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Clin Diagn Lab Immunol. 2003 Mar;10(2):202-7.

Levels of antibodies specific to tetanus toxoid, Haemophilus influenzae type b, and pneumococcal capsular polysaccharide in healthy children and adults.

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Klinik für Kinder- und Jugendmedizin der Ruhr Universität, Bochum, Germany.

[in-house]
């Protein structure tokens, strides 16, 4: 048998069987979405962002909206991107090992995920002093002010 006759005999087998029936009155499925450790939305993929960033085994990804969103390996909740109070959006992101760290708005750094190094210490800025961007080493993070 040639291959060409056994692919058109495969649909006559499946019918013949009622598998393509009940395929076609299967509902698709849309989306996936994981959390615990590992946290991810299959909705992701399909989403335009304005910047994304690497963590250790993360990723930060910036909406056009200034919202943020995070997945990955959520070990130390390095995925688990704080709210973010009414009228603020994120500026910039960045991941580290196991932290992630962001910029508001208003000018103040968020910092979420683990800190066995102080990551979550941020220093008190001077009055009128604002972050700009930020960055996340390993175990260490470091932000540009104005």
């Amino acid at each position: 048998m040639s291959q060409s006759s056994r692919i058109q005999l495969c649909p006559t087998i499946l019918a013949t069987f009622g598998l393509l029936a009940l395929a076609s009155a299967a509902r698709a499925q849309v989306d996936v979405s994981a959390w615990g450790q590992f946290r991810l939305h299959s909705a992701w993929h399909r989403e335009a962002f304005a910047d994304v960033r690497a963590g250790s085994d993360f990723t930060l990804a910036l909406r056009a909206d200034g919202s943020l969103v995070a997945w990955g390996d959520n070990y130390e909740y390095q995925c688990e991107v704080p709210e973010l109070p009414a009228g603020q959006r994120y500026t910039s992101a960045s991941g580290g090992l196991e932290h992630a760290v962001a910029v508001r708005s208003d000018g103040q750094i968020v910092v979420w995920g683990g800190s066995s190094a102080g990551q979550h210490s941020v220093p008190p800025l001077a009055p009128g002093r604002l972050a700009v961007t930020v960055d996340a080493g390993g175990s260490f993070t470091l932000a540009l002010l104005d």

Antibody levels specific for capsular polysaccharides of Streptococcus pneumoniae and Haemophilus influenzae type b (Hib) and for tetanus toxoid were measured in serum samples of 386 age-stratified subjects. The study group consists of healthy adult blood donors and hospitalized children undergoing elective surgery, excluding individuals with a history of infection. In children, anti-tetanus toxoid antibody levels displayed two peaks of 1.20 IU/ml (20.4 mg/liter) and 1.65 IU/ml (28.1 mg/liter) related to the schedule of routine childhood immunization in the first year and at 8 years of age. Eighty percent of the antibodies are of the immunoglobulin G1 (IgG1) isotype. For pneumococcal capsular polysaccharide (PCP), the specific antibody levels represent the acquisition of natural immunity. The initial concentration of 9.2 mg/liter was low in infancy (0.5 to 1 years of age) and remained low until 3 to 4 years of age (14.6 mg/liter). During this period PCP antibodies were almost 100% of the IgG2 subclass. Thereafter, IgG anti-PCP antibody titers increased steadily to adult levels (59.5 mg/liter). The data are intended to provide reference ranges to aid in the interpretation of specific antibody determinations in the clinical setting.

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